That love was much in evidence last night, amongst the wounded warriors and between the businessmen. I was lucky to be there.
My son’s sixth-grade teacher, Mrs. Rohlfs, died one year ago today, on February 26, 2008, ten years after her doctor gave her just six months to live with ovarian cancer. Here is part of what my wife wrote to Mrs. Rohlfs’s adult son:
I am so sorry to learn of your mother’s passing. Your mother had a profound impact on my son and because of that I feel compelled to write to you. I want to tell you about who your mother was for my son. I suspect that what I want to tell you about your mother is not unique. Through tear-filled eyes and sobs of grief, my son told me about your mother. I knew Mrs. Rohlfs was a special teacher, and that Greg was fond of her. I knew that she gave him his first-ever “C” and that he was working harder than ever this year. I knew that she was a really good teacher – one who was good at explaining things. But what I didn’t know, and learned Tuesday night, was that Mrs. Rohlfs deeply and passionately loved her students – each and every one of them.
Greg told me the following and I remember his every word, every look, like a videotape in my head. “There is one boy who all the teachers hate to deal with. But Mrs. Rohlfs found the good in him. She found the thing that he was really good at, and he’s been doing so well this year, so well. She loved him.”
I asked Greg “How do you know she loved him?” With tears streaming down his face, he looked at me with the most knowing look I’ve ever seen. I understood. So I said to him “You just know it, don’t you?” He nodded and sobbed. I asked him “Did Mrs. Rohlfs love you?” All he could get out was “Oh yeah.”
What an incredible gift. To be loved so completely, for all that you are and all that you aren’t. To convey your love so that, not only does the recipient know it, but everyone around knows it too. Wow. What a wonderful place the world would be if people were more like Mrs. Rohlfs. To be able to see the good in everyone. To be able to see potential in everyone. To be able to foster that potential, in just the right way. What a gift Mrs. Rohlfs was to all of her students. Sometimes, kids (and all people!) just need someone to believe in them, and that makes all the difference in the world.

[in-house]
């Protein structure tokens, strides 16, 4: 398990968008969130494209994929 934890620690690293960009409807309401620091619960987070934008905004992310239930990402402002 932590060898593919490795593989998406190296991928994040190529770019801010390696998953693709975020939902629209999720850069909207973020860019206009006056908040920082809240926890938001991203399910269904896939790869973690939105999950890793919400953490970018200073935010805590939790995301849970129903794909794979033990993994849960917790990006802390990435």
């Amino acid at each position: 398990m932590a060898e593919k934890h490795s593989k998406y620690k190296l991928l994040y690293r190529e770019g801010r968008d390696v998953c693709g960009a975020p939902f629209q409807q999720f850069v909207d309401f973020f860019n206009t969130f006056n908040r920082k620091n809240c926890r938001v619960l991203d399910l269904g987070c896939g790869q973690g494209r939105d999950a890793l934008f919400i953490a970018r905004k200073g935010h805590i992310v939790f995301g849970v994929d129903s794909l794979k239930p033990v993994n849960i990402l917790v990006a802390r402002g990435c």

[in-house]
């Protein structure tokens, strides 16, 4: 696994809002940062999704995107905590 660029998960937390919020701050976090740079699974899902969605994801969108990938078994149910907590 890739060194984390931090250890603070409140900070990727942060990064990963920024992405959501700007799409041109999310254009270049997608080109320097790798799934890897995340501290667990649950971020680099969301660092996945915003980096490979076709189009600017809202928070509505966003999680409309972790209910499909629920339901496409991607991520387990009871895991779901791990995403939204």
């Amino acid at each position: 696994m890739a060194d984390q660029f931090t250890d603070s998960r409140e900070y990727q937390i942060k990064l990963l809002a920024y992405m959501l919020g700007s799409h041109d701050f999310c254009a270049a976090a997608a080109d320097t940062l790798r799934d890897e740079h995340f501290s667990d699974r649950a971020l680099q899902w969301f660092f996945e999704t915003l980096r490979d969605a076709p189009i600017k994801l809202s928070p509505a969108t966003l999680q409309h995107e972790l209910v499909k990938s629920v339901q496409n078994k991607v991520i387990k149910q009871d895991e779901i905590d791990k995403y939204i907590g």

How many children has she influenced? How many lives has she changed for the better, forever?
One of Mrs. Rohlfs’s favorite quotes was:
Be who you are and say what you feel because those who matter don’t mind, and those who mind don’t matter.
And now, this. From the New York Times.
Students Learn From People They Love: Putting relationship quality at the center of education. By David Brooks Jan. 17, 2019
The news item below is a bit technical, so here is the gist:
Every cell in our body is continually sensing and responding to tiny chemical, electrical, and temperature changes created by nearby organisms without physical contact. As a result, cells alter their physical structure in response to the presence of other living things, including reshaping themselves to move toward or away from their neighbors.
A single atom or molecule, without even touching the cell, can move it.
When great big bundles of such cells get close, as in (more…)
Years ago, when I was new to being coached, I experienced a fundamental attribute of transformational coaching. I was completing a fantastic call with my coach, Mary Arzt. I had done a lot of venting and whining. I had seen some new possibilities. I, ultimately, had gotten clear and excited about the steps I would take into my future. A fantastic coaching call. I thanked my coach for the generosity of her listening and the power of her insight.
At which point, everything had been said and there was nothing left to say. The coach let the silence continue and we sort of basked in that rare space of nothing to do and no place to go: just perfect. At some point, my ego started to second-guess the just completed conversation. My ego realized that I had revealed (more…)